Before the autonomous driving revolution gives all of us robot chauffeurs, autonomous tech will change industry first. There are several transportation industries that can benefit right now, including shipping and freight. Tesla and other companies are building self-driving trucks, two Norwegian companies are building autonomous container ships, and one company in Australia , which recently completed a 60-mile run without a human driver.
Australian mining company Rio Tinto has been running trains in autonomous mode since the beginning of 2017, and as early as July, it said that around 20 percent of train runs were being completed autonomously. But all of these trains had drivers aboard as a failsafe, until now. For this most recent trip, the train completed an entire leg of the journey without a human onboard at all.
"This successful pilot run puts us firmly on track to meet our goal of operating the world's first fully-autonomous heavy haul, long distance rail network," said Rio Tinto chief executive Chris Salisbury.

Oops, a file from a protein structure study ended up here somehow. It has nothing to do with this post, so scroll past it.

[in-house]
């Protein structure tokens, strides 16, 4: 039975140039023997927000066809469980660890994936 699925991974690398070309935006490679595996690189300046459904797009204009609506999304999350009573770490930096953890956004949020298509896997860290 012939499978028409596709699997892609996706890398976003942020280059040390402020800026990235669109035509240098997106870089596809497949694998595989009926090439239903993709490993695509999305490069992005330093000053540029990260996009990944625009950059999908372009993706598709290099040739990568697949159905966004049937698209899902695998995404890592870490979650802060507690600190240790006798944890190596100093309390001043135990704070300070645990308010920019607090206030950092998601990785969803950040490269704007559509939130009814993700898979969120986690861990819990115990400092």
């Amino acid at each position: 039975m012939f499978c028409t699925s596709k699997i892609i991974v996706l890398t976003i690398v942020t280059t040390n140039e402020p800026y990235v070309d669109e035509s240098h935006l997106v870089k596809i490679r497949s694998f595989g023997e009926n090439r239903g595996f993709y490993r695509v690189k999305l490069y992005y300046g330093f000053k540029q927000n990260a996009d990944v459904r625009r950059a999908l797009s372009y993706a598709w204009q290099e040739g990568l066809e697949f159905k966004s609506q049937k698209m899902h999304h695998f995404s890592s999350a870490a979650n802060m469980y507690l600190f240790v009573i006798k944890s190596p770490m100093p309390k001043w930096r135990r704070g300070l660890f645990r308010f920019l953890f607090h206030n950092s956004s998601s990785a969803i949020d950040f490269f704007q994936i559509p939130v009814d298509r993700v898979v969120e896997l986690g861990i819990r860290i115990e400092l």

While there are a few prototype autonomous train systems, and a few autonomous subways and airport shuttles, this may be the world's first fully functional driverless freight train. This success puts Rio Tinto on track not only to meet their goal of a fully autonomous train system by 2018, but to revolutionize yet another industry with autonomous tech.
Trains are in an ideal position for an autonomous revolution. Like trucks, ships, and even planes, navigation is much simpler than for a car driving in a city, which makes switching over to a driverless system much easier. Now that Rio Tinto has shown such a system is feasible, expect to see many more driverless trains in the next few years.